In as early as 1435, representatives of different social groups were called to a meeting in Arboga to discuss and determine affairs of the Realm. The Arboga meeting is therefore sometimes referred to as Sweden's first parliament. However, it was not until 1527 and later 1544 at King Gustav Vasa's two assemblies in Västerås that representatives of all four estates - the Nobility, the Clergy, the Burghers and the Peasantry - were called on to participate. The Riksdag of the four estates was replaced in 1866 by a bicameral Riksdag. Between 1905 and 1917, a parliamentary system of government successively evolved, but was not enshrined in the Constitution until the introduction of the new Instrument of Government in 1974. A few years earlier, the bicameral Riksdag was also replaced by a unicameral Riksdag.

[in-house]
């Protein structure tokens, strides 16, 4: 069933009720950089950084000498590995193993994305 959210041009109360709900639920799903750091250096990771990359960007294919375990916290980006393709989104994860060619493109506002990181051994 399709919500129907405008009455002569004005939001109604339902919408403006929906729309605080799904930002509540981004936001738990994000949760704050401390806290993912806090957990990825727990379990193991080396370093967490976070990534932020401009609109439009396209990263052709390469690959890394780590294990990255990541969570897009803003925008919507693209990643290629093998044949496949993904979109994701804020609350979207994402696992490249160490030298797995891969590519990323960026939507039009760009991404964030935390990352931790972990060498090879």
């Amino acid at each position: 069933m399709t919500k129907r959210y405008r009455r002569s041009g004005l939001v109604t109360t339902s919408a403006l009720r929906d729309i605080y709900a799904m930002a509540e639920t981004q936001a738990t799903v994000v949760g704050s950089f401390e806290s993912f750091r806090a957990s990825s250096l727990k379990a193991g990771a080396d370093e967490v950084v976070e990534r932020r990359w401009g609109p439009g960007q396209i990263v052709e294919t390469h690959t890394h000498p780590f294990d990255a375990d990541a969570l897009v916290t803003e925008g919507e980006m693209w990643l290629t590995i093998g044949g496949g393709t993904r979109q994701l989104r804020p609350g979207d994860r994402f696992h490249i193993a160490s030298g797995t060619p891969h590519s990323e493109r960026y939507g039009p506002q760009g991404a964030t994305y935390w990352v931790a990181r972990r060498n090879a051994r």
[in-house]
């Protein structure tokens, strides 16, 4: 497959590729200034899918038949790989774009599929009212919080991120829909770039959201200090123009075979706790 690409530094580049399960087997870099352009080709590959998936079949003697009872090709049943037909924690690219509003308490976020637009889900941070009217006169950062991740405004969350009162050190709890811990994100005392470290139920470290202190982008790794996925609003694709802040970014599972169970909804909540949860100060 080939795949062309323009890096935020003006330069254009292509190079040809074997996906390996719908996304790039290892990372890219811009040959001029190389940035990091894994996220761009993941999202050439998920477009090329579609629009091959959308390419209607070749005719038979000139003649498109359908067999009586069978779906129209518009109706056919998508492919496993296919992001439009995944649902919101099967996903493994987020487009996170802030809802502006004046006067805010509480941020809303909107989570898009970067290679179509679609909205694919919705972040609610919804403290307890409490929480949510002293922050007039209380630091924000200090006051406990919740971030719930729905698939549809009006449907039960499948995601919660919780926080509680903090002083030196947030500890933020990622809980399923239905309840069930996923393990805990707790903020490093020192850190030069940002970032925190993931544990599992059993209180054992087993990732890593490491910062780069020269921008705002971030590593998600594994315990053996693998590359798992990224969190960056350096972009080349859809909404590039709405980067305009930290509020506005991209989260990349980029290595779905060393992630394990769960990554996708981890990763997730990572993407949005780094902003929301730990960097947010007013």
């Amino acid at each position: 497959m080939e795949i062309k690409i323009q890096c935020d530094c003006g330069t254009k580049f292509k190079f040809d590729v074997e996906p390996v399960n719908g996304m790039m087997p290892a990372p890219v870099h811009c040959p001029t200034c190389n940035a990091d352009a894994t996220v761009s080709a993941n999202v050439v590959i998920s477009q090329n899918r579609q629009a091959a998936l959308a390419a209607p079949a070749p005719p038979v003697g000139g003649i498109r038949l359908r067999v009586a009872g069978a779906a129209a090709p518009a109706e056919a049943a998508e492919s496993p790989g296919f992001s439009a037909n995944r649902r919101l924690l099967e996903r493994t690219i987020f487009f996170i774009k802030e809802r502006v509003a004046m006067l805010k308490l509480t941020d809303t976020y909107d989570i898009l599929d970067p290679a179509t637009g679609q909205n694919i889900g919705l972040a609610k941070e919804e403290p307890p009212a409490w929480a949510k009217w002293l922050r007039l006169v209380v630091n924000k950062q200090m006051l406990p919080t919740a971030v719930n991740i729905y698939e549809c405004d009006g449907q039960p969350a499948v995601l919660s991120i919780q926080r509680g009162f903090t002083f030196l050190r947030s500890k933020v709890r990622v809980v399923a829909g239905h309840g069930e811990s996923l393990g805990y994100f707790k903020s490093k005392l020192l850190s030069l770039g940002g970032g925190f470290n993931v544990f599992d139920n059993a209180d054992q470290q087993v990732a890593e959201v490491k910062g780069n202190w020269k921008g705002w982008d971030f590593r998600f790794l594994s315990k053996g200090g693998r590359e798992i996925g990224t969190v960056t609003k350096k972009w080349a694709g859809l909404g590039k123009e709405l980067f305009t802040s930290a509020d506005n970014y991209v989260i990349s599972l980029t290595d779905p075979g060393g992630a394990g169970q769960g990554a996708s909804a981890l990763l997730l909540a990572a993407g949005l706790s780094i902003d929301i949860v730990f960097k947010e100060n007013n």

Between the city center and the Old Town you will find this beautiful and huge building called Riksdag (Swedish Parliament). It is built on an island of its own.
The Public Gallery is open to the public during all meetings of the Chamber.
Guided tours for the general public are held on Saturday–Sunday from September to mid-June, and on Monday–Friday in the summer.
Swedish Parliment building is one of the most historical buildings and it is on a seperate 'Island'.
The Swedish Parliament is called "Riksdag". It consists of 349 Members of Parliament. The building was built in the 1920s in modern style - even the glassy bulge was made in these times.